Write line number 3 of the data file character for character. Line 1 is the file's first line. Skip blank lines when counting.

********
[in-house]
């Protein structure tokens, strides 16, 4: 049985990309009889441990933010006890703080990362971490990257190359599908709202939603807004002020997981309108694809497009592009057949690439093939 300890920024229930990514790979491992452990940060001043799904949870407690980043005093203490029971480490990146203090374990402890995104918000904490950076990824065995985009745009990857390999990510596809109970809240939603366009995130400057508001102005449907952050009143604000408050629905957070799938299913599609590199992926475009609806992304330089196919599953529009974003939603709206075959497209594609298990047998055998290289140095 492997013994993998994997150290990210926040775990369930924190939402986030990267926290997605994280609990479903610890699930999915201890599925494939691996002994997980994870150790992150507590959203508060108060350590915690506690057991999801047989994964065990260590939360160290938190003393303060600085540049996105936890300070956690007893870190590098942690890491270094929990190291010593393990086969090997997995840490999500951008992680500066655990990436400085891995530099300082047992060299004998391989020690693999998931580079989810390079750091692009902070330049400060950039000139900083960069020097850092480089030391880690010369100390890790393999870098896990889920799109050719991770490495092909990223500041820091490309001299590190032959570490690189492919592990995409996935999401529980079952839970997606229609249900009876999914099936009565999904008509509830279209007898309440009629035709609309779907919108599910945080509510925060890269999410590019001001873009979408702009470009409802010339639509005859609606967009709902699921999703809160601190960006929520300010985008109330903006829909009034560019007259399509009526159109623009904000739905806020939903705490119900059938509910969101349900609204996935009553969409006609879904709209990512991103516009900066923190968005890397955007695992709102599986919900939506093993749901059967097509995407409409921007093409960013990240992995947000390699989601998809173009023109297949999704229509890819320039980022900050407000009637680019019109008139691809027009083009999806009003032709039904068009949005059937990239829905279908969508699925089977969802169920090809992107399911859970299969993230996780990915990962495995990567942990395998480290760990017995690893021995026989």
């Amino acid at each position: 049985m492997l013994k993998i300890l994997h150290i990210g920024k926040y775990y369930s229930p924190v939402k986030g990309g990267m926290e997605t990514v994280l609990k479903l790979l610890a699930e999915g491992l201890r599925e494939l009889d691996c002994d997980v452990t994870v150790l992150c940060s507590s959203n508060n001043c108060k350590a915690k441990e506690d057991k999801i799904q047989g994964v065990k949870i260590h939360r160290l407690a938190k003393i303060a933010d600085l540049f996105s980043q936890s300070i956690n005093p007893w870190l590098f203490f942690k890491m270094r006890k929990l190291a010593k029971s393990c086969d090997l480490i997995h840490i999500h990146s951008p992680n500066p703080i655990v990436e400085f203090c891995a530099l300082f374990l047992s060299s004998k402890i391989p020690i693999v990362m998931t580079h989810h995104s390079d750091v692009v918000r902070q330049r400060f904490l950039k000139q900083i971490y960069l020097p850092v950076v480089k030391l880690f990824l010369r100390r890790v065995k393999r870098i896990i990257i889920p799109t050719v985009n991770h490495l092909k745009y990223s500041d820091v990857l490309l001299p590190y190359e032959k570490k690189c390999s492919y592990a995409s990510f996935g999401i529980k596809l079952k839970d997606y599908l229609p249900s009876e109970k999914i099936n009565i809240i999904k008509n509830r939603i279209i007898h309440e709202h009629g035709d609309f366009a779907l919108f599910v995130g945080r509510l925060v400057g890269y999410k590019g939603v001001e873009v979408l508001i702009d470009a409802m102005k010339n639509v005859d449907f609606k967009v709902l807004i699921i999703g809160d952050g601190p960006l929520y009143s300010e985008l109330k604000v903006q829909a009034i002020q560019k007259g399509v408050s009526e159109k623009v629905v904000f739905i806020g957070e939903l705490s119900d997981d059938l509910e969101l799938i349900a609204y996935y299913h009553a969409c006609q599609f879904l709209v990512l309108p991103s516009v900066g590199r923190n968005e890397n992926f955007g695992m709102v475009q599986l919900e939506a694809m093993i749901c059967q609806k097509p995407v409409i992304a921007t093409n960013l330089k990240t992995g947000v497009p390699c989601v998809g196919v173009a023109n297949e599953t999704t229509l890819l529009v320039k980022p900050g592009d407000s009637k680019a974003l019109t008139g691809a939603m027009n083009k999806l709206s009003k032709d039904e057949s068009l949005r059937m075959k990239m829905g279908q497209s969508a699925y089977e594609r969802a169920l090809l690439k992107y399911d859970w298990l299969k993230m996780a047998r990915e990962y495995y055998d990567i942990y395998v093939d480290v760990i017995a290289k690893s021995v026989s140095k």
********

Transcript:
């Amino acid at each position: 049985m492997l013994k993998i300890l994997h150290i990210g920024k926040y775990y369930s229930p924190v939402k986030g990309g990267m926290e997605t990514v994280l609990k479903l790979l610890a699930e999915g491992l201890r599925e494939l009889d691996c002994d997980v452990t994870v150790l992150c940060s507590s959203n508060n001043c108060k350590a915690k441990e506690d057991k999801i799904q047989g994964v065990k949870i260590h939360r160290l407690a938190k003393i303060a933010d600085l540049f996105s980043q936890s300070i956690n005093p007893w870190l590098f203490f942690k890491m270094r006890k929990l190291a010593k029971s393990c086969d090997l480490i997995h840490i999500h990146s951008p992680n500066p703080i655990v990436e400085f203090c891995a530099l300082f374990l047992s060299s004998k402890i391989p020690i693999v990362m998931t580079h989810h995104s390079d750091v692009v918000r902070q330049r400060f904490l950039k000139q900083i971490y960069l020097p850092v950076v480089k030391l880690f990824l010369r100390r890790v065995k393999r870098i896990i990257i889920p799109t050719v985009n991770h490495l092909k745009y990223s500041d820091v990857l490309l001299p590190y190359e032959k570490k690189c390999s492919y592990a995409s990510f996935g999401i529980k596809l079952k839970d997606y599908l229609p249900s009876e109970k999914i099936n009565i809240i999904k008509n509830r939603i279209i007898h309440e709202h009629g035709d609309f366009a779907l919108f599910v995130g945080r509510l925060v400057g890269y999410k590019g939603v001001e873009v979408l508001i702009d470009a409802m102005k010339n639509v005859d449907f609606k967009v709902l807004i699921i999703g809160d952050g601190p960006l929520y009143s300010e985008l109330k604000v903006q829909a009034i002020q560019k007259g399509v408050s009526e159109k623009v629905v904000f739905i806020g957070e939903l705490s119900d997981d059938l509910e969101l799938i349900a609204y996935y299913h009553a969409c006609q599609f879904l709209v990512l309108p991103s516009v900066g590199r923190n968005e890397n992926f955007g695992m709102v475009q599986l919900e939506a694809m093993i749901c059967q609806k097509p995407v409409i992304a921007t093409n960013l330089k990240t992995g947000v497009p390699c989601v998809g196919v173009a023109n297949e599953t999704t229509l890819l529009v320039k980022p900050g592009d407000s009637k680019a974003l019109t008139g691809a939603m027009n083009k999806l709206s009003k032709d039904e057949s068009l949005r059937m075959k990239m829905g279908q497209s969508a699925y089977e594609r969802a169920l090809l690439k992107y399911d859970w298990l299969k993230m996780a047998r990915e990962y495995y055998d990567i942990y395998v093939d480290v760990i017995a290289k690893s021995v026989s140095k």